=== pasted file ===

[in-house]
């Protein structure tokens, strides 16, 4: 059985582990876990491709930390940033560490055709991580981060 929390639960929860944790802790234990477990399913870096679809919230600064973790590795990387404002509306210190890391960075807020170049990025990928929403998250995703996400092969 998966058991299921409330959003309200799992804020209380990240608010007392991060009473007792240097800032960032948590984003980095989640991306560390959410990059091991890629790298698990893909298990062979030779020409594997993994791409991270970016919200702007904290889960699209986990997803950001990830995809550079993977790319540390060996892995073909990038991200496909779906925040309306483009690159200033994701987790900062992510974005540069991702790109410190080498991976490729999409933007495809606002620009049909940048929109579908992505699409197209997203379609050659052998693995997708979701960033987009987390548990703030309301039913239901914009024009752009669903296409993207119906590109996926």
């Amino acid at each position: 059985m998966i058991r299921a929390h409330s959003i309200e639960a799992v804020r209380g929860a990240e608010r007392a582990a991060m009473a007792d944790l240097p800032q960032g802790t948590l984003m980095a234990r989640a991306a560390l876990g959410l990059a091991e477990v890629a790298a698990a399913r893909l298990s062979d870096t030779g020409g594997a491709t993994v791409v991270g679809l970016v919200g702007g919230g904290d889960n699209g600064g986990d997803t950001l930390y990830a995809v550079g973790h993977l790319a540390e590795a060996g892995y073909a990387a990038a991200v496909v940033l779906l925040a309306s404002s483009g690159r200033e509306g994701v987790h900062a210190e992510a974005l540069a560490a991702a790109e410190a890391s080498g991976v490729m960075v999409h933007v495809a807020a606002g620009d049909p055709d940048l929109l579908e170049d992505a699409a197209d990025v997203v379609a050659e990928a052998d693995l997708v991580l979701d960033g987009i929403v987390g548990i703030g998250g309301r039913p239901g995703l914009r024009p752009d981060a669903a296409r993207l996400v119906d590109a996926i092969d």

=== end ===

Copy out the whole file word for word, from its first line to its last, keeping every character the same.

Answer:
[in-house]
């Protein structure tokens, strides 16, 4: 059985582990876990491709930390940033560490055709991580981060 929390639960929860944790802790234990477990399913870096679809919230600064973790590795990387404002509306210190890391960075807020170049990025990928929403998250995703996400092969 998966058991299921409330959003309200799992804020209380990240608010007392991060009473007792240097800032960032948590984003980095989640991306560390959410990059091991890629790298698990893909298990062979030779020409594997993994791409991270970016919200702007904290889960699209986990997803950001990830995809550079993977790319540390060996892995073909990038991200496909779906925040309306483009690159200033994701987790900062992510974005540069991702790109410190080498991976490729999409933007495809606002620009049909940048929109579908992505699409197209997203379609050659052998693995997708979701960033987009987390548990703030309301039913239901914009024009752009669903296409993207119906590109996926």
């Amino acid at each position: 059985m998966i058991r299921a929390h409330s959003i309200e639960a799992v804020r209380g929860a990240e608010r007392a582990a991060m009473a007792d944790l240097p800032q960032g802790t948590l984003m980095a234990r989640a991306a560390l876990g959410l990059a091991e477990v890629a790298a698990a399913r893909l298990s062979d870096t030779g020409g594997a491709t993994v791409v991270g679809l970016v919200g702007g919230g904290d889960n699209g600064g986990d997803t950001l930390y990830a995809v550079g973790h993977l790319a540390e590795a060996g892995y073909a990387a990038a991200v496909v940033l779906l925040a309306s404002s483009g690159r200033e509306g994701v987790h900062a210190e992510a974005l540069a560490a991702a790109e410190a890391s080498g991976v490729m960075v999409h933007v495809a807020a606002g620009d049909p055709d940048l929109l579908e170049d992505a699409a197209d990025v997203v379609a050659e990928a052998d693995l997708v991580l979701d960033g987009i929403v987390g548990i703030g998250g309301r039913p239901g995703l914009r024009p752009d981060a669903a296409r993207l996400v119906d590109a996926i092969d």